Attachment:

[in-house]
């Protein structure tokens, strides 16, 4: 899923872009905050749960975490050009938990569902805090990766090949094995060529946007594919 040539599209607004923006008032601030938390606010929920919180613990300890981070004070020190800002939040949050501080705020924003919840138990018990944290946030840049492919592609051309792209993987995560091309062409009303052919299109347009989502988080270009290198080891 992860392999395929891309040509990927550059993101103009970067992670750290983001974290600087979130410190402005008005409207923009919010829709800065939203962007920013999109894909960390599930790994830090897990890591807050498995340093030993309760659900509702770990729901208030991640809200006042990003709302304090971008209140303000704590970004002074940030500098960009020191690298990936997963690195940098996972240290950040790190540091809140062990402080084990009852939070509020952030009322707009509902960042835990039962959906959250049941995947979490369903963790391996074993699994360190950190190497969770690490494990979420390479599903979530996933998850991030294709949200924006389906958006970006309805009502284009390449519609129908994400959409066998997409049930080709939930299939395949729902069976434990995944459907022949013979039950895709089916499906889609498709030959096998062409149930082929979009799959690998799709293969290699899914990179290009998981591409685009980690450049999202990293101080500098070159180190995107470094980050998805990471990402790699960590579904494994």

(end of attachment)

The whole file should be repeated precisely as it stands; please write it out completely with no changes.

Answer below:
[in-house]
């Protein structure tokens, strides 16, 4: 899923872009905050749960975490050009938990569902805090990766090949094995060529946007594919 040539599209607004923006008032601030938390606010929920919180613990300890981070004070020190800002939040949050501080705020924003919840138990018990944290946030840049492919592609051309792209993987995560091309062409009303052919299109347009989502988080270009290198080891 992860392999395929891309040509990927550059993101103009970067992670750290983001974290600087979130410190402005008005409207923009919010829709800065939203962007920013999109894909960390599930790994830090897990890591807050498995340093030993309760659900509702770990729901208030991640809200006042990003709302304090971008209140303000704590970004002074940030500098960009020191690298990936997963690195940098996972240290950040790190540091809140062990402080084990009852939070509020952030009322707009509902960042835990039962959906959250049941995947979490369903963790391996074993699994360190950190190497969770690490494990979420390479599903979530996933998850991030294709949200924006389906958006970006309805009502284009390449519609129908994400959409066998997409049930080709939930299939395949729902069976434990995944459907022949013979039950895709089916499906889609498709030959096998062409149930082929979009799959690998799709293969290699899914990179290009998981591409685009980690450049999202990293101080500098070159180190995107470094980050998805990471990402790699960590579904494994």